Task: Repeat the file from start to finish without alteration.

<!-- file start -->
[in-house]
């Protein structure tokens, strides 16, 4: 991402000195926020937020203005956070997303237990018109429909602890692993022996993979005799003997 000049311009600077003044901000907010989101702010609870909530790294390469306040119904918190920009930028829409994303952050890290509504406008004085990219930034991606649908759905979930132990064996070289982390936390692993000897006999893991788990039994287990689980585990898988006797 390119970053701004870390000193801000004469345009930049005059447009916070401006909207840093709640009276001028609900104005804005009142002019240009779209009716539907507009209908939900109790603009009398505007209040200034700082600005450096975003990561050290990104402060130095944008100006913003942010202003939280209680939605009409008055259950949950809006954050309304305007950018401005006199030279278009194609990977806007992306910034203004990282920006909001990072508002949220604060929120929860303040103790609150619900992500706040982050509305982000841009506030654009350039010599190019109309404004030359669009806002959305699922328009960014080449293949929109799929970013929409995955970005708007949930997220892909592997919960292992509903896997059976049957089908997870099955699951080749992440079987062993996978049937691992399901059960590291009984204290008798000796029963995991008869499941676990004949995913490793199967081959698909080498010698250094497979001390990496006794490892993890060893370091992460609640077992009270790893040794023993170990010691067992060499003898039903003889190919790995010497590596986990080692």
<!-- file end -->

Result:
[in-house]
């Protein structure tokens, strides 16, 4: 991402000195926020937020203005956070997303237990018109429909602890692993022996993979005799003997 000049311009600077003044901000907010989101702010609870909530790294390469306040119904918190920009930028829409994303952050890290509504406008004085990219930034991606649908759905979930132990064996070289982390936390692993000897006999893991788990039994287990689980585990898988006797 390119970053701004870390000193801000004469345009930049005059447009916070401006909207840093709640009276001028609900104005804005009142002019240009779209009716539907507009209908939900109790603009009398505007209040200034700082600005450096975003990561050290990104402060130095944008100006913003942010202003939280209680939605009409008055259950949950809006954050309304305007950018401005006199030279278009194609990977806007992306910034203004990282920006909001990072508002949220604060929120929860303040103790609150619900992500706040982050509305982000841009506030654009350039010599190019109309404004030359669009806002959305699922328009960014080449293949929109799929970013929409995955970005708007949930997220892909592997919960292992509903896997059976049957089908997870099955699951080749992440079987062993996978049937691992399901059960590291009984204290008798000796029963995991008869499941676990004949995913490793199967081959698909080498010698250094497979001390990496006794490892993890060893370091992460609640077992009270790893040794023993170990010691067992060499003898039903003889190919790995010497590596986990080692």